Photos of the Islands of North Queensland, Australia

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The Islands of North Queensland

The Great Barrier Reef extends about 2,000 kilometres along the Queensland coast, from the Gulf of Papua to Hervey Bay and is the largest coral reef system in the world, with over 2,600 separate reefs. Sections of the reef are easily accessible from Cairns, with many tours catering for snorkelers and scuba divers. There are also around 300 islands offshore and many of these have facilities for tourists and can be reached in day tours. There are hotels for a longer stay as well and there are plenty of opportunities to explore the islands on bush walks and to swim and snorkel in the clear tropical sea. There are day tours to the Outer Barrier Reef, with opportunities to stay overnight as well.

Pier of Green Island
 
Green Island
 
Magnetic Island
 
Palm Island pier
 
Bwgcolman street
 
Palm Island bay
 
Underwater Observatory
 
Snorkelling, Green Island
 
Fitzroy Island
 
View from Fitzroy Island
 
Fitzroy Island beach
 
View, Dunk Island
 
Dunk Island forest
 
Strangler fig
 
Beach, Dunk Island
 
Hinchinbrook Island
 
Ramsey Bay
 
Mangrove forests
 
North Hinchinbrook Island
 
Tourist boat
 
Great Barrier Reef
 
Hamilton Reef
 
Coral reef
 
To Frankland Islands
 
Tourists in the Franklands
 
Normanby Island
 
View to Mabel Island
 
View to Normanby Island
 
Normanby Island shore
 
Snorkelling
 

Green Island is a coral island of about 15 hectares on the inner side of the reef off Cairns, and is readily accessible on the daily tours that go there. It is an ideal spot to relax on a day trip. There is an underwater observatory, a museum, a good restaurant and accommodation for a longer stay as well. On the other side of Cape Grafton, a 45 minute ferry ride from Cairns is Fitzroy Island, a continental island, rising to a peak of 270 metres above the surrounding sea. There is a resort catering to day visitors and there are camping facilities and lodge and villa style accommodation. A little further south is Normanby Island, part of the Frankland Islands group and reached from the mouth of the Mulgrave River, south of Cairns.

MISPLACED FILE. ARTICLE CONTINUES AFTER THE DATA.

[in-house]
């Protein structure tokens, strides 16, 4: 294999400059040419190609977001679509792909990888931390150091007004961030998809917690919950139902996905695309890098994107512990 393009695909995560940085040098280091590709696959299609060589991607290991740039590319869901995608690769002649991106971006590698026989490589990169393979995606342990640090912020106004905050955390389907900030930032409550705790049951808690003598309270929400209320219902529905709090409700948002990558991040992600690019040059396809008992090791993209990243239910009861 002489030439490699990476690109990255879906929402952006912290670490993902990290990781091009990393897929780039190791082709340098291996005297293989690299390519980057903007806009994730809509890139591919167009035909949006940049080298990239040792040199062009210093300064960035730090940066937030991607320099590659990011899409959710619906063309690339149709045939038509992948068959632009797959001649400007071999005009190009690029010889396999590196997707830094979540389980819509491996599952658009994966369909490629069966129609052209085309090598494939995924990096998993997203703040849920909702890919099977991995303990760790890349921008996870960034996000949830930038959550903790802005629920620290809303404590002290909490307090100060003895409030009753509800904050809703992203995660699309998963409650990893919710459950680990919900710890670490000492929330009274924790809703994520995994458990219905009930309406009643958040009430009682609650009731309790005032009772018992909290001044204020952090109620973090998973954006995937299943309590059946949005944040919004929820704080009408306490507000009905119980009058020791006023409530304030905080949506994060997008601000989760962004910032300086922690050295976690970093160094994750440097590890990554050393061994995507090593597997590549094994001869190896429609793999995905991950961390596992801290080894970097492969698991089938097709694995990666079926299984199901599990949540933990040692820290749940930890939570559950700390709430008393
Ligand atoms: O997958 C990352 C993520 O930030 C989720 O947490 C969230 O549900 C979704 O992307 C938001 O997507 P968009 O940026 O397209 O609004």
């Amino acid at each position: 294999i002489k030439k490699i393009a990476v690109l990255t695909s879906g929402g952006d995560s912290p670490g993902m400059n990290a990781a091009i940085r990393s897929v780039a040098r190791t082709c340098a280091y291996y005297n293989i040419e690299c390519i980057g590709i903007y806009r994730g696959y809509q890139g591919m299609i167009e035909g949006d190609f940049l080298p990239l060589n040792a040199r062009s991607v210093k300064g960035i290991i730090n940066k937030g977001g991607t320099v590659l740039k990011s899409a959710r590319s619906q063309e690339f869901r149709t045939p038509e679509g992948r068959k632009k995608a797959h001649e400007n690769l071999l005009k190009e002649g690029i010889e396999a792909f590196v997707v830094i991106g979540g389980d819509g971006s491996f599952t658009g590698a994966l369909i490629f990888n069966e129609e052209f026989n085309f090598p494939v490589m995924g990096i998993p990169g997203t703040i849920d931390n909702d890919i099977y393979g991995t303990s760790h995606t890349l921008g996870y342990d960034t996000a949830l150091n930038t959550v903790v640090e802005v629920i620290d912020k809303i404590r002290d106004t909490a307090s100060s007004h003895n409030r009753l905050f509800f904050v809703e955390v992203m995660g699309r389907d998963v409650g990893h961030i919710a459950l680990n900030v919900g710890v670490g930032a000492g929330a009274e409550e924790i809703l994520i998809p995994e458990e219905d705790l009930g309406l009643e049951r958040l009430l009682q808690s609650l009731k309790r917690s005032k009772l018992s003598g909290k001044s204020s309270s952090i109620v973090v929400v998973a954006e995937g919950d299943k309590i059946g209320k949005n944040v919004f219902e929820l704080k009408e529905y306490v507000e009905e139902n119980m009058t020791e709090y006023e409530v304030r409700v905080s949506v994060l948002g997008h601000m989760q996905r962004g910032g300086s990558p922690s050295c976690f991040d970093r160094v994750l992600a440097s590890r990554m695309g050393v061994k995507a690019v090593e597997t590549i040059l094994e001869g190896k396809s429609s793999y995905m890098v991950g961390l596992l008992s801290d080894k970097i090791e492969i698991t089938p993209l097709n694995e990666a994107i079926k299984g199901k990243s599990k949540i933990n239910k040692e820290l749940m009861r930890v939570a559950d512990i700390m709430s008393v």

Further south, off the coast at Mission Beach, is Dunk Island, named by Captain Cook and part of Family Islands National Park. It has a peak of 240 metres and can be reached by ferry and even by plane: there is an airport. It caters for resort guests and campers. There are some great walks on the island, through rain forests to beautiful beaches. Continuing south, near Cardwell, is Hinchinbrook Island, a 35 kilometres long island separated by the Hinchinbrook Channel from the mainland and actually an extension of the coastal ranges. It is a fantastic place to explore; the whole island and the channel is a National Park; there are long beaches, waterfalls, mountain lookouts, rain forests and mangrove stands. A full walk across the island may take four days! There are ferries from both sides of the island and there are camping facilities and resort accommodation.

Palm Island was named for the cabbage tree palms growing there by Captain James Cook in 1770. The island has forested hills and nice sandy bays and coral reefs. It became an Aboriginal settlement for people from very different tribal groups who were brought here in the forties and fifties by the white administration, especially children of mixed Aboriginal and European ancestry, the "stolen generation". It is now a self governing Aboriginal community called Bwgcolman with daily ferry links to Townsville. Just off Townsville is Magnetic Island, also named by Captain Cook in 1770 because of the erratic readings the ship's compass was giving him at the time. The island houses about 2500 but is a popular holiday destination as well. There are frequent catamaran and ferry links to Townsville.